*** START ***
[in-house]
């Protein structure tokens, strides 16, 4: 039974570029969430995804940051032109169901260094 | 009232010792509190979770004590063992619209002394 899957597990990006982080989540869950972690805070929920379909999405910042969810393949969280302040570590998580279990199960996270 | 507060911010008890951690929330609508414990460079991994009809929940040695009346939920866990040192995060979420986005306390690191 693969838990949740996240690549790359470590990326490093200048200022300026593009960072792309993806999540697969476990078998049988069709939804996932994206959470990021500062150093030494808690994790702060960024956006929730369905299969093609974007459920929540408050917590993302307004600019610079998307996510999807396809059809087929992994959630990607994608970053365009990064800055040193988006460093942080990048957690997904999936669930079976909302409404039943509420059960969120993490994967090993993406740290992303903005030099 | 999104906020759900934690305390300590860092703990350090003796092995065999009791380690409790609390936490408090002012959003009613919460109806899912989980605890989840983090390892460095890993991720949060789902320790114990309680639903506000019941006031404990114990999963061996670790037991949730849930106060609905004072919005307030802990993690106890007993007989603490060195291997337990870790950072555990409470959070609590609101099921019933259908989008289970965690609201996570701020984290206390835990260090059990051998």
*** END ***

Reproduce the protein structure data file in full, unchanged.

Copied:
[in-house]
């Protein structure tokens, strides 16, 4: 039974570029969430995804940051032109169901260094 | 009232010792509190979770004590063992619209002394 899957597990990006982080989540869950972690805070929920379909999405910042969810393949969280302040570590998580279990199960996270 | 507060911010008890951690929330609508414990460079991994009809929940040695009346939920866990040192995060979420986005306390690191 693969838990949740996240690549790359470590990326490093200048200022300026593009960072792309993806999540697969476990078998049988069709939804996932994206959470990021500062150093030494808690994790702060960024956006929730369905299969093609974007459920929540408050917590993302307004600019610079998307996510999807396809059809087929992994959630990607994608970053365009990064800055040193988006460093942080990048957690997904999936669930079976909302409404039943509420059960969120993490994967090993993406740290992303903005030099 | 999104906020759900934690305390300590860092703990350090003796092995065999009791380690409790609390936490408090002012959003009613919460109806899912989980605890989840983090390892460095890993991720949060789902320790114990309680639903506000019941006031404990114990999963061996670790037991949730849930106060609905004072919005307030802990993690106890007993007989603490060195291997337990870790950072555990409470959070609590609101099921019933259908989008289970965690609201996570701020984290206390835990260090059990051998």